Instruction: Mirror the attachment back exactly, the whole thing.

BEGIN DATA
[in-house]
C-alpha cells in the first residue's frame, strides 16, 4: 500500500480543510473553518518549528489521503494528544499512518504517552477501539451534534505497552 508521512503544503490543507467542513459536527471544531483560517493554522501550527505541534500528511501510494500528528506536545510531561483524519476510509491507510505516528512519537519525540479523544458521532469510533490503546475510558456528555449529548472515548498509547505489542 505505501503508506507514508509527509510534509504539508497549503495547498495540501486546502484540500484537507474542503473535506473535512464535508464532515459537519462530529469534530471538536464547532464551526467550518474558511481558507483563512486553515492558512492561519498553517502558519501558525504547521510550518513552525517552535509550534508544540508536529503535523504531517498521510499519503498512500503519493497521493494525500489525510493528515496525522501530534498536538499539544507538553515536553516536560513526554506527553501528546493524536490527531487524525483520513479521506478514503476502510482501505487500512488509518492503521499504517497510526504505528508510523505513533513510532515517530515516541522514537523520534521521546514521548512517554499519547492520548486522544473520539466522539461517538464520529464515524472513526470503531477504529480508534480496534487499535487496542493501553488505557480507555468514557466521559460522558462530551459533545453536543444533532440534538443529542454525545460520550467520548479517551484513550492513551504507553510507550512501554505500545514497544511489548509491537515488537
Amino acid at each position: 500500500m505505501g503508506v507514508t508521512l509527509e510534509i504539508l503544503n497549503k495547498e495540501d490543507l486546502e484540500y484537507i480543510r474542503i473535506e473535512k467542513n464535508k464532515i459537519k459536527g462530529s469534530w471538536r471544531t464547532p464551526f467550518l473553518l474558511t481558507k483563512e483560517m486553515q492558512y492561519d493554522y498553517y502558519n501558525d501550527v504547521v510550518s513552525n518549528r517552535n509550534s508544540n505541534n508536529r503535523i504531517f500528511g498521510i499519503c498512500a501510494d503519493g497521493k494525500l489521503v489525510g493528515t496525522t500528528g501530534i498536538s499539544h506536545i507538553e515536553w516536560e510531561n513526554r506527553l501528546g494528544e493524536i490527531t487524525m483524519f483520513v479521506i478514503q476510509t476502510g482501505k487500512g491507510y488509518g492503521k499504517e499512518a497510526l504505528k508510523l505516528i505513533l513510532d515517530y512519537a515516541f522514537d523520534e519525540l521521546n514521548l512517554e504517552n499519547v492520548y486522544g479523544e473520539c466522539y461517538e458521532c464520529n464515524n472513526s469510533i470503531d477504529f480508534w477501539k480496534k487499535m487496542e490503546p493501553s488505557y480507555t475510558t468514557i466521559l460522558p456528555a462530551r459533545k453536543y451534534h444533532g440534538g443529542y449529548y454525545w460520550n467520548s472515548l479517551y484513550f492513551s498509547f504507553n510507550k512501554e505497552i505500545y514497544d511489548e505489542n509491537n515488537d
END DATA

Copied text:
[in-house]
C-alpha cells in the first residue's frame, strides 16, 4: 500500500480543510473553518518549528489521503494528544499512518504517552477501539451534534505497552 508521512503544503490543507467542513459536527471544531483560517493554522501550527505541534500528511501510494500528528506536545510531561483524519476510509491507510505516528512519537519525540479523544458521532469510533490503546475510558456528555449529548472515548498509547505489542 505505501503508506507514508509527509510534509504539508497549503495547498495540501486546502484540500484537507474542503473535506473535512464535508464532515459537519462530529469534530471538536464547532464551526467550518474558511481558507483563512486553515492558512492561519498553517502558519501558525504547521510550518513552525517552535509550534508544540508536529503535523504531517498521510499519503498512500503519493497521493494525500489525510493528515496525522501530534498536538499539544507538553515536553516536560513526554506527553501528546493524536490527531487524525483520513479521506478514503476502510482501505487500512488509518492503521499504517497510526504505528508510523505513533513510532515517530515516541522514537523520534521521546514521548512517554499519547492520548486522544473520539466522539461517538464520529464515524472513526470503531477504529480508534480496534487499535487496542493501553488505557480507555468514557466521559460522558462530551459533545453536543444533532440534538443529542454525545460520550467520548479517551484513550492513551504507553510507550512501554505500545514497544511489548509491537515488537
Amino acid at each position: 500500500m505505501g503508506v507514508t508521512l509527509e510534509i504539508l503544503n497549503k495547498e495540501d490543507l486546502e484540500y484537507i480543510r474542503i473535506e473535512k467542513n464535508k464532515i459537519k459536527g462530529s469534530w471538536r471544531t464547532p464551526f467550518l473553518l474558511t481558507k483563512e483560517m486553515q492558512y492561519d493554522y498553517y502558519n501558525d501550527v504547521v510550518s513552525n518549528r517552535n509550534s508544540n505541534n508536529r503535523i504531517f500528511g498521510i499519503c498512500a501510494d503519493g497521493k494525500l489521503v489525510g493528515t496525522t500528528g501530534i498536538s499539544h506536545i507538553e515536553w516536560e510531561n513526554r506527553l501528546g494528544e493524536i490527531t487524525m483524519f483520513v479521506i478514503q476510509t476502510g482501505k487500512g491507510y488509518g492503521k499504517e499512518a497510526l504505528k508510523l505516528i505513533l513510532d515517530y512519537a515516541f522514537d523520534e519525540l521521546n514521548l512517554e504517552n499519547v492520548y486522544g479523544e473520539c466522539y461517538e458521532c464520529n464515524n472513526s469510533i470503531d477504529f480508534w477501539k480496534k487499535m487496542e490503546p493501553s488505557y480507555t475510558t468514557i466521559l460522558p456528555a462530551r459533545k453536543y451534534h444533532g440534538g443529542y449529548y454525545w460520550n467520548s472515548l479517551y484513550f492513551s498509547f504507553n510507550k512501554e505497552i505500545y514497544d511489548e505489542n509491537n515488537d